Facebook will invest $450 million in a large new data center facility in North Carolina, the company said today. The data center near Forest City in Rutherford County will be Facebook's second company-built data center, following on the facility now being completed in Prineville, Oregon.
The 300,000 square foot data center is expected to create more than 250 construction and mechanical jobs during its 18-month building phase. When construction is completed, the data center will employ around 35-45 full-time and contract workers.
Expands Mega-Cluster of Data Centers
In choosing North Carolina, Facebook adds to a growing cluster of the largest Internet companies in western North Carolina, where Google and Apple have already built major facilities.
The location tracks with Facebook's strategy of having data center hubs on both coasts of the United States. Facebook has multiple leased data centers in both Silicon Valley and Northern Virginia.
"We knew we wanted an East coast data center, and we look at sites all up and down the Eastern seaboard," said Facebook spokesperson Kathleen Loughlin. "As the search progressed, we really honed in on North Carolina in general and Rutherford County in particular."
Facebook has purchased 150 acres of land from Rutherford County, providing plenty of room to grow. The location in Forest City had an existing manufacturing facility at the site, providing existing power and water capacity. There are 44kV and 12.5 kV three phase power lines on site. Facebook will build a new "greenfield" structure for its new data center rather than using the existing building.
Power Mix and Renewables
The new Facebook data center will run on electricity from Duke Energy. In 2009, Duke Energy generated 54.7 percent of its power from coal, 27 percent from nuclear power plants, 12 percent from wind and hydro-electric power, and 6.6 percent from natural gas, according to the company's environmental disclosures. The utility expects its mix of renewables to improve further as it adds additional wind power generation.
The environmental group Greenpeace International has critiqued Facebook’s decision to build its new Oregon data center in an area where the local utility uses coal to generate the majority of its power.
By committing to spend $450 million over five years, Facebook has qualified for tax incentives similar to those that lured Google and Apple. Local officials hailed Facebook's decision to build in North Carolina.
"We are proud that Facebook chose to make North Carolina a 'friend',‟ said North Carolina Gov. Bev Perdue. "The feeling is certainly mutual. You can‟t pick up a newspaper, read a magazine or flip on the television without hearing more great news about our state. The investment and jobs at the data center will be a boon to that region of the state, and will help confirm North Carolina's distinction as a global business destination.”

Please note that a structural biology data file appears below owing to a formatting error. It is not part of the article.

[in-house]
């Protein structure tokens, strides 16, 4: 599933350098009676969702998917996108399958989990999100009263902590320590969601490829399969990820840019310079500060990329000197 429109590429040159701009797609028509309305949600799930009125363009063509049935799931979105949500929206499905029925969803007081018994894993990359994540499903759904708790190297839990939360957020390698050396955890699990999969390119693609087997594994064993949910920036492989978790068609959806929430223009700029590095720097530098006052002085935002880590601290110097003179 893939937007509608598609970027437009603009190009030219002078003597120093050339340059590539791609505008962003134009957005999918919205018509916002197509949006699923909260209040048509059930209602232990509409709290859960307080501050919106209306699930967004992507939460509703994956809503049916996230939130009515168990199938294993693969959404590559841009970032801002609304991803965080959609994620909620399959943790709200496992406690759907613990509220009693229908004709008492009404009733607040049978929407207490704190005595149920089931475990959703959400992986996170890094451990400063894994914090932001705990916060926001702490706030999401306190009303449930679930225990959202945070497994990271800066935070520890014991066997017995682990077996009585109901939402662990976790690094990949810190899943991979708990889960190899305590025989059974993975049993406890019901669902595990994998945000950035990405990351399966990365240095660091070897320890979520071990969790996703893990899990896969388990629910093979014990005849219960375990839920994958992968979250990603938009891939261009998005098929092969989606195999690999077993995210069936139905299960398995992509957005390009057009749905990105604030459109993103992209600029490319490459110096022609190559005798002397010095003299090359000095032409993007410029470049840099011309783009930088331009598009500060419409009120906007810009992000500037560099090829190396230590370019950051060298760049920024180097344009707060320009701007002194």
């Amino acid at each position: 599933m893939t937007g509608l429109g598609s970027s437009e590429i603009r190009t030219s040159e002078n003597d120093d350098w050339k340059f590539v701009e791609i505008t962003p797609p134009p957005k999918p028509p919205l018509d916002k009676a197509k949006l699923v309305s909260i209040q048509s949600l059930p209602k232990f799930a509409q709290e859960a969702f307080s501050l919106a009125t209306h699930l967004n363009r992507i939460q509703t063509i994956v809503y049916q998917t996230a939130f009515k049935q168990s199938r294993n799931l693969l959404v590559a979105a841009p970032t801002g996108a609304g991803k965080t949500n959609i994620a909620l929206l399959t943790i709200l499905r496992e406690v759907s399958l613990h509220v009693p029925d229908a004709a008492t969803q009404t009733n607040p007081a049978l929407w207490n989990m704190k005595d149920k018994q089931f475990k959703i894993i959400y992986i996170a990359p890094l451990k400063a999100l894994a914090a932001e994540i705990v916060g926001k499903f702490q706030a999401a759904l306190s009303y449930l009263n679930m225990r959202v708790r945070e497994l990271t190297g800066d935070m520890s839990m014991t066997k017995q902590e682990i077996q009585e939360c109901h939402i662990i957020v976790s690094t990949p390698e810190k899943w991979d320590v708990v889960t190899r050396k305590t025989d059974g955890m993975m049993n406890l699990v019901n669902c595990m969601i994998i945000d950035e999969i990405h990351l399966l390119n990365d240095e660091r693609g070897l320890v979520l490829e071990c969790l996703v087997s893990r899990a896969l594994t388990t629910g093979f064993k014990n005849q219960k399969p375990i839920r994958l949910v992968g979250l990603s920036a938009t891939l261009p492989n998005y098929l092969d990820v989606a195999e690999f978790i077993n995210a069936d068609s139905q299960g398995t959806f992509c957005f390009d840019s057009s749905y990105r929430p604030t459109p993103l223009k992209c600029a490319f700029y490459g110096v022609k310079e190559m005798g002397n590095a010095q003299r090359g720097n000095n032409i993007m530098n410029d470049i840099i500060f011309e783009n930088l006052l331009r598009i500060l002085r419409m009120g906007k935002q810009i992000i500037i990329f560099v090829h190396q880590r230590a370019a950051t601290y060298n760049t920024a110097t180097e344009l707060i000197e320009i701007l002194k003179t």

A Year in the Making
Perdue said the state has been working with Facebook's representatives for about a year to help bring together the land, utilities and incentives.
"After a rigorous review of sites across the East Coast, we are pleased to locate our new data center in Rutherford County," said Tom Furlong, Director of Site Operations for Facebook. "The team we will hire here will help us provide faster, more reliable and more robust service to people around the world who rely on Facebook to connect and share. We are very grateful to the officials in Rutherford County and the State of North Carolina whose time, effort and commitment were instrumental in making this happen."
The new Facebook data center will be designed to qualify for Gold-level certification under the LEED ( Leadership in Energy and Environmental Design) program, a voluntary rating system for energy efficient buildings overseen by the US Green Building Council. In addition, Facebook says it will employ "innovative cooling and power management technologies to make the facility one of the most energy efficient data centers in the United States."
Facebook's Prineville, Oregon data center will use evaporative cooling instead of a chiller system, continuing a trend towards chiller-less data centers and water conservation. The facility will also re-use excess heat expelled by servers, which will help heat office space in the building, a strategy also being implemented by Telehouse and IBM. The Prineville design foregoes traditional uninterruptible power supply (UPS) and power distribution units (PDUs) and adds a 12 volt battery to each server power supply
"This is a shining example of the public and private sectors working together to create new opportunities for North Carolina communities,” said Lt. Governor Walter Dalton, a native of Rutherford County. “As the national press has indicated, North Carolina is helping to lead the nation out of the Great Recession. When it comes to this growing field and so many others, North Carolina is open for business.”
For more information on Facebook's data centers, see the Facebook Data Center FAQ.